In 1795 the Pennsylvania Commonwealth awarded him in fee simple 1,500 acres of land in western Pennsylvania. Cornplanter directed the survey of this land into three strategic and valuable tracts and a patent was issued in 1796. He eventually lost two of the tracts, those at Oil City and Richland. The third tract he kept, encompassing about 750 acres along the Allegany River including the site of the old Seneca town Jenuchshadago and two islands in that river. He was awarded a yearly pension by the U.S. government because of the 1797 treaty, which he collected for some time. An additional tract of land given to Cornplanter is in what is now Marietta, Ohio, and Cornplanter’s heirs continue to claim that the US government defrauded from them.

Cornplanter  raised horses and cattle and maintained his own political community. According to O. Turner in Pioneer History of the Holland Purchase of Western New York, Cornplanter later quarreled with Handsome Lake over some of the religious teachings which Handsome Lake had introduced to the Seneca.

Cornplanter eventually became a Christian, and invited Quakers to build a school on his land grant. However, he became disillusioned with the white man’s effects on Seneca culture and he publicly destroyed the formal regalia and various awards that he had received from the president of the United States. He died on February 18, 1836, in Jenuchshadago at about one hundred years old.

Kinzua Dam

Kinzua Dam

Cornplanter’s last direct heir and great-great-great-grandson, Jesse Cornplanter, an artist, died in 1957. By the 1960s, Cornplanter’s indirect descendants had already moved to Salamanca, New York.

Construction of Kinzua Dam condemned 10,000 acres of the Allegheny Reservation including  the land granted to Cornplanter in the Treaty of Canandaigua. The Seneca lost a considerable number of acres of fertile farmland and forced 600 Seneca from their community within the reservation. Because he claimed the immediate need for flood control,  President John F. Kennedy denied the Seneca’s request to halt construction.

In Pennsylvania, the government condemned most of the historic Cornplanter Tract,  made by the state legislature to Cornplanter after the Revolutionary War to him and his heirs “forever”. This area included a historic cemetery that contained Cornplanter’s remains as well as three hundred descendants and followers and a state memorial monument erected in 1866.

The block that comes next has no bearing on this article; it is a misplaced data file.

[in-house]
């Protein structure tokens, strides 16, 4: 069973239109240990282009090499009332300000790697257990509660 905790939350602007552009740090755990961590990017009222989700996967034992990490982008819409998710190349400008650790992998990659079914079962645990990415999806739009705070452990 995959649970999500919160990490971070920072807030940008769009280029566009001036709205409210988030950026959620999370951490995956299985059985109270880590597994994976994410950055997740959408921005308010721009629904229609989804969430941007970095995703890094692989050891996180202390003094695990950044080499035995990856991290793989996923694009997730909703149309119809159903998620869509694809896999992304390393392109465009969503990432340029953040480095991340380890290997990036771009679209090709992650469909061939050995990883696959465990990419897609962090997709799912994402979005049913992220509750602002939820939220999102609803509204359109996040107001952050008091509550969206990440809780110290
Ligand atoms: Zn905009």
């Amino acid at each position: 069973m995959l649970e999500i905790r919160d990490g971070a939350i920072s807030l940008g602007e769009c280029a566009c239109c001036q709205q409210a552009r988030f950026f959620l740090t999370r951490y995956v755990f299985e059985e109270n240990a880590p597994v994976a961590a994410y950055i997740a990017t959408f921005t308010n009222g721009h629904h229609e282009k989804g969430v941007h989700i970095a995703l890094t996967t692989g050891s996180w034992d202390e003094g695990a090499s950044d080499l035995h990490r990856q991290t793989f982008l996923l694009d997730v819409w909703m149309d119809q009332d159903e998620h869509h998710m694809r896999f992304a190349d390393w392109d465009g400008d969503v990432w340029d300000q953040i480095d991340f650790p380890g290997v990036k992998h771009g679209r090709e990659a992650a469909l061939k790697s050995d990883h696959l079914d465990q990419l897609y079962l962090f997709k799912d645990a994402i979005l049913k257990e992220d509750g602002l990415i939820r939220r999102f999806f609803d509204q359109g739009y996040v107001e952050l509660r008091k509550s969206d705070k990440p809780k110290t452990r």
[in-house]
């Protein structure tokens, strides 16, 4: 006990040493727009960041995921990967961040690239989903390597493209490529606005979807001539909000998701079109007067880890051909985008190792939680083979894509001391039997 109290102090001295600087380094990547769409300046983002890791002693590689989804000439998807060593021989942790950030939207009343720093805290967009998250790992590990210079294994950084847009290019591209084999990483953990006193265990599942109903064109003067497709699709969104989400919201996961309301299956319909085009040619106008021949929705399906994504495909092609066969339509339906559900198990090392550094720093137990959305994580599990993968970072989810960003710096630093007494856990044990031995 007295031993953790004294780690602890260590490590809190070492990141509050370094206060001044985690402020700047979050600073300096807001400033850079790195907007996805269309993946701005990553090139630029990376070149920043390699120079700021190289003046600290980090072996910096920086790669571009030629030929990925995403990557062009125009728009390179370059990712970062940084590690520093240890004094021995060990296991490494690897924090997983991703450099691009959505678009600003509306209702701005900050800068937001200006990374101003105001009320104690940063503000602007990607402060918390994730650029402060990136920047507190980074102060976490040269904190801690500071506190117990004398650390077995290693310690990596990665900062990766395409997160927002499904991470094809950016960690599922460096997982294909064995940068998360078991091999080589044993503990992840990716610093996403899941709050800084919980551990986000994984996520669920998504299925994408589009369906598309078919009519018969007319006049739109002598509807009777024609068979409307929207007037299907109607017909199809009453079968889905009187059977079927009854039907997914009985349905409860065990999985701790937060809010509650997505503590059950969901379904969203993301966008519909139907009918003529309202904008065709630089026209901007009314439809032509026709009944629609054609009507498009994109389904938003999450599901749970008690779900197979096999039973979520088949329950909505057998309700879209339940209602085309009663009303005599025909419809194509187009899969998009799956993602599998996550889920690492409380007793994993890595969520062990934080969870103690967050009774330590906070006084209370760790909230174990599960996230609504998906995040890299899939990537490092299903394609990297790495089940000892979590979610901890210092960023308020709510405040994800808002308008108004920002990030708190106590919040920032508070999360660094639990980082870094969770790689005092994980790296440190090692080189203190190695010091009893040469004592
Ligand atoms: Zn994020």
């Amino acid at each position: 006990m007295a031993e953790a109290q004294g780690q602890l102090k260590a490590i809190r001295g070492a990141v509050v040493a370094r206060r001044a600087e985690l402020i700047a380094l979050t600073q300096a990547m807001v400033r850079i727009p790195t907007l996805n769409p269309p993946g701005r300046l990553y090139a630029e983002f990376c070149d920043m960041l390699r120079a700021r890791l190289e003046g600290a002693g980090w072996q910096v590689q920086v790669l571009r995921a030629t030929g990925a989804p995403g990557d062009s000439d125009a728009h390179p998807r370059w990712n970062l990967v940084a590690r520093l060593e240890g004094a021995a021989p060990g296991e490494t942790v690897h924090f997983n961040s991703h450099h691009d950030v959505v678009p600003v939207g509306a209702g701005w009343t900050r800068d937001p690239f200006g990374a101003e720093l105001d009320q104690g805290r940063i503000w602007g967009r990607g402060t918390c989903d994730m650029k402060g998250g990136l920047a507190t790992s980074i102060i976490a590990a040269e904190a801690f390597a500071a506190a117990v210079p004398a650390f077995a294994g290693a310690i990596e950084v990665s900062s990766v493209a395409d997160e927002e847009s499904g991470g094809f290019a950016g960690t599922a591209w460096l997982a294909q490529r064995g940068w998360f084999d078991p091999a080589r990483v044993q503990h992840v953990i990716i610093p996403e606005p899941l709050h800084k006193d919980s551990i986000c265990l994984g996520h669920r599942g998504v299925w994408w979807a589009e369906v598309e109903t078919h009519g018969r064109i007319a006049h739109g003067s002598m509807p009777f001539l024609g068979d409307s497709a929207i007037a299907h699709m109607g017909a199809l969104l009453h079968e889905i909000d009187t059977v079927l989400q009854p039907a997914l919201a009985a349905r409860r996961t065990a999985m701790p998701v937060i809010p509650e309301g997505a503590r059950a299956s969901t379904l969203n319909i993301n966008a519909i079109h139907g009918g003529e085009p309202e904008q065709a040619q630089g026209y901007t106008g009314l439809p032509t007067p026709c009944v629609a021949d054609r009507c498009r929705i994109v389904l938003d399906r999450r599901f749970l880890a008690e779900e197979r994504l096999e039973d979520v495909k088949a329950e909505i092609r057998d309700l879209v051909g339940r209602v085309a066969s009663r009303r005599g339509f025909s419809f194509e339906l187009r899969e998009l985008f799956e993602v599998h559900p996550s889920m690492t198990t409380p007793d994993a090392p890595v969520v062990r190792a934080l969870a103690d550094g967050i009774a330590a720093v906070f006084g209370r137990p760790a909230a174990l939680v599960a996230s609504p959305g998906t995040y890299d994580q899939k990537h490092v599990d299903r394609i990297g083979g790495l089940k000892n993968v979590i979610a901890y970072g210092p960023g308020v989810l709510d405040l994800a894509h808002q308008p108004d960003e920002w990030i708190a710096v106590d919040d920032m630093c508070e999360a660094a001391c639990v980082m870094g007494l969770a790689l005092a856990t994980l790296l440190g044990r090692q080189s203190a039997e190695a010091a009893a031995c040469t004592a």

The state exhumed and reinterred these remains in a new cemetery, located west of the north central Pennsylvania town of Bradford, about 100 yards from the New York state line. “The cemetery contains remains of white residents of Corydon, a town submerged by the reservoir. By 2009 Seneca observers and whites pleaded with the State Corps of Engineers to protect the area when they saw erosion on the bluff where the cemetery  was located. Other remains were relocated to a cemetery in Steamburg.

The Locket Saga

The Locket Saga 5 books

Read the books of The Locket Saga
In print at http://www.lulu.com/spotlight/cygnetbrown
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The Locket Saga 5 books

Last spring, I told about some of the ideas that I have for the new book that I will be working on during NaNoWriMo next month. Here is where I am now in the process of getting ready to write the first draft. This process will actually happen next month, but recently I started developing some of the aspects of the book.

The Setting

One of the first things that I did was to start researching the period when this book takes place. One of the books that I used for this research is The History of Erie County written in 1884.

The Setting: The growing village of Erie, Pennsylvania during the War of 1812 as ships battle it out on the Great Lakes to determine who will be in control of the Great Lakes.

Meet the Main Characters

Earlier in the year I mentioned that I was thinking about the characters for this book. I have decided that the male antagonist needs to be Joseph McCray-the youngest son of Phillip McCray and Elizabeth Thorton McCray. In the story, I think Joseph will join the crew of the Brig Niagara and fights in the Naval battle during the War of 1812.

Joseph’s female love interest would be a girl named Amelia Robbison- A girl who lives in the fledgling town of Erie Pennsylvania.

I think in this book, I am going to give Joseph a run for his money. I am giving this book an antagonist named Clive Gibbons. He’ll be another young man vying for Amelia’s attention. He will be a militia soldier stationed at Fort Erie. What chance does Joseph have with Amelia when Clive is with her every day.

Meet Some of the Secondary Characters